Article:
Several systems exist to identify crop stages, with the Feekes and Zadoks scales being the most widely used. Each scale is a standard system which describes successive stages reached by the crop during the agricultural season.

Wheat at the anthesis stage. Face view (left) and side view (right)

[edit] Diseases

There are many wheat diseases, mainly caused by fungi, bacteria, and viruses.[55] Plant breeding to develop new disease-resistant varieties, and sound crop management practices are important for preventing disease. Fungicides, used to prevent the significant crop losses from fungal disease, can be a significant variable cost in wheat production. Estimates of the amount of wheat production lost owing to plant diseases vary between 10–25% in Missouri.[56] A wide range of organisms infect wheat, of which the most important are viruses and fungi.

The main wheat-disease categories are:

[edit] Pests

Wheat is used as a food plant by the larvae of some Lepidoptera (butterfly and moth) species including The Flame, Rustic Shoulder-knot, Setaceous Hebrew Character and Turnip Moth. Early in the season, birds and rodents can also cause significant damage to a crop by digging up and eating newly planted seeds or young plants. They can also damage the crop late in the season by eating the grain from the mature spike. Recent post-harvest losses in cereals amount to billions of dollars per year in the USA alone, and damage to wheat by various borers, beetles and weevils is no exception. [57] Rodents can also cause major losses during storage, and in major grain growing regions, field mice numbers can sometimes build up explosively to plague proportions because of the ready availability of food.[58] To reduce the amount of wheat lost to post-harvest pests, Agricultural Research Service scientists have developed an “insect-o-graph,” which can detect insects in wheat that are not visible to the naked eye. The device uses electrical signals to detect the insects as the wheat is being milled. The new technology is so precise that it can detect 5-10 infested seeds out of 300,000 good ones. [59] Tracking insect infestations in stored grain is critical for food safety as well as for the marketing value of the crop.

[edit] See also

[edit] References

  1. ^ a b Belderok, Bob & Hans Mesdag & Dingena A. Donner. (2000) Bread-Making Quality of Wheat. Springer. p.3. ISBN 0-7923-6383-3.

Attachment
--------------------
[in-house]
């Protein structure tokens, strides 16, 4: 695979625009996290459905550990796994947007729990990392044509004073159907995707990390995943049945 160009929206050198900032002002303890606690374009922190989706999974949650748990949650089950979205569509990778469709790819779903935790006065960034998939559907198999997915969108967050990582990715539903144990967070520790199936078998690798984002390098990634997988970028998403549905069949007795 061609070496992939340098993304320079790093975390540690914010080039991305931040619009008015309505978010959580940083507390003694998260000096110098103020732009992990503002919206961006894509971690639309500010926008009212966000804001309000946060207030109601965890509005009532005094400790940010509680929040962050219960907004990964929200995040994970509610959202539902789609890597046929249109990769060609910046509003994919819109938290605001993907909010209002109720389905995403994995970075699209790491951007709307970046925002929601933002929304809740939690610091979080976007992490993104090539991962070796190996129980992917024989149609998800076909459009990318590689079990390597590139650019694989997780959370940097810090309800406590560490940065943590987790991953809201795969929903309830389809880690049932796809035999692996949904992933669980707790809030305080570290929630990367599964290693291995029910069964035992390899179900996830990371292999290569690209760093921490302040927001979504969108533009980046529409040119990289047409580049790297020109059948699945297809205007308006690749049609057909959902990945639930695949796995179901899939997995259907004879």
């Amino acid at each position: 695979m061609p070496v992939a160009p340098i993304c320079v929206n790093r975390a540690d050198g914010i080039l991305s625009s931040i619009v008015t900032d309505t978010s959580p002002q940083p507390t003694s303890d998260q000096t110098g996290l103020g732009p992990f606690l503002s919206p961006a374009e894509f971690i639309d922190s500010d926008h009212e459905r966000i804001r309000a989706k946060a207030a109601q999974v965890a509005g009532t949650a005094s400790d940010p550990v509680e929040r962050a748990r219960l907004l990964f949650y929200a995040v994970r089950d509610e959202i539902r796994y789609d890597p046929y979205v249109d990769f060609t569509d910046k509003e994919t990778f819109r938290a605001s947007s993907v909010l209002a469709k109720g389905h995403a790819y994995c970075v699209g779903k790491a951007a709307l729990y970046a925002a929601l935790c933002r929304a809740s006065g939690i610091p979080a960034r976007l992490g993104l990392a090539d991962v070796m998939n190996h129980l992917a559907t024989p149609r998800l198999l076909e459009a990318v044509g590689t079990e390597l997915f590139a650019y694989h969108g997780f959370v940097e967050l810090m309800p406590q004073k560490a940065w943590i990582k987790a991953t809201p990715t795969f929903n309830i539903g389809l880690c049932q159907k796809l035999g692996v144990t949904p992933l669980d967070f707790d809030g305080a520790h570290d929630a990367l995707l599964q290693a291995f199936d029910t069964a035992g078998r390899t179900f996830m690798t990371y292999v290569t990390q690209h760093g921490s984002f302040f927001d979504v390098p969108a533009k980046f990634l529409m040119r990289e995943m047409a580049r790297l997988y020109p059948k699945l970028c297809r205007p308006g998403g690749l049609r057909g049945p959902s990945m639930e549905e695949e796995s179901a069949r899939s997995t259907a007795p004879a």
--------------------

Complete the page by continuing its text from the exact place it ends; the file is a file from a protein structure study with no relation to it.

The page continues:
2. ^ "FAOSTAT". 2007. http://faostat.fao.org/site/526/default.aspx. Retrieved 2009-05-05. 
  3. ^ Cauvain, Stanley P. & Cauvain P. Cauvain. (2003) Bread Making. CRC Press. p. 540. ISBN 1-85573-553-9.
  4. ^ Palmer, John J. (2001) How to Brew. Defenestrative Pub Co. p. 233. ISBN 0-9710579-0-7.
  5. ^ Neill, Richard. (2002) Booze: The Drinks Bible for the 21st Century. Octopus Publishing Group - Cassell Illustrated. p. 112. ISBN 1-84188-196-1.
  6. ^ Department of Agriculture Appropriations for 1957: Hearings ... 84th Congress. 2d Session. United States House Committee on Appropriations. 1956. p. 242.
  7. ^ Smith, Albert E. (1995) Handbook of Weed Management Systems. Marcel Dekker. p. 411. ISBN 0-8247-9547-4.
  8. ^ a b Bridgwater, W. & Beatrice Aldrich. (1966) The Columbia-Viking Desk Encyclopedia. Columbia University. p. 1959.
  9. ^ Lev-Yadun S et al. (2000) The cradle of agriculture Science 288471:1602-3 PMID 10858140
  10. ^ "Which came first, monumental building projects or farming?". Archaeo News. 2008-12-14. http://www.stonepages.com/news/archives/003061.html. 
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  37. ^ raw, uncoocked
  38. ^ germ, crude
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  40. ^ sweet, yellow, raw
  41. ^ white, flesh and skin, raw
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This article incorporates material from the Citizendium article "Wheat", which is licensed under the Creative Commons Attribution-ShareAlike 3.0 Unported License but not under the GFDL.

[edit] Further reading

  • Bonjean, A.P., and W.J. Angus (editors). The World Wheat Book: a history of wheat breeding. Lavoisier Publ., Paris. 1131 pp. (2001). ISBN 2-7430-0402-9
  • Christen, Olaf (Ed.): Winterweizen. Das Handbuch fĂĽr Profis. DLG-Verlags-GmbH, 14 September 2010, ISBN 978-3-7690-0719-0.
  • Garnsey Peter, Grain for Rome, in Garnsey P., Hopkins K., Whittaker C. R. (editors), Trade in the Ancient Economy, Chatto & Windus, London 1983
  • Jasny Naum, The daily bread of ancient Greeks and Romans, Ex Officina Templi, Brugis 1950
  • Jasny Naum, The Wheats of Classical Antiquity, J. Hopkins Press, Baltimore 1944
  • Heiser Charles B., Seed to civilisation. The story of food, Harvard University Press, Harvard Mass. 1990
  • Harlan Jack R., Crops and man, American Society of Agronomy, Madison 1975
  • S. Padulosi, K. Hammer, J. Heller, editors (1996). Hulled wheats. Promoting the conservation and use of underutilized and neglected crops. 4. International Plant Genetic Resources Institute, Rome, Italy. http://www.bioversityinternational.org/Publications/pubfile.asp?ID_PUB=54. 
  • Saltini Antonio, I semi della civiltĂ . Grano, riso e mais nella storia delle societĂ  umane, Prefazione di Luigi Bernabò Brea, Avenue Media, Bologna 1996
  • Sauer Jonathan D., Geography of Crop Plants. A Select Roster, CRC Press, Boca Raton

[edit] External links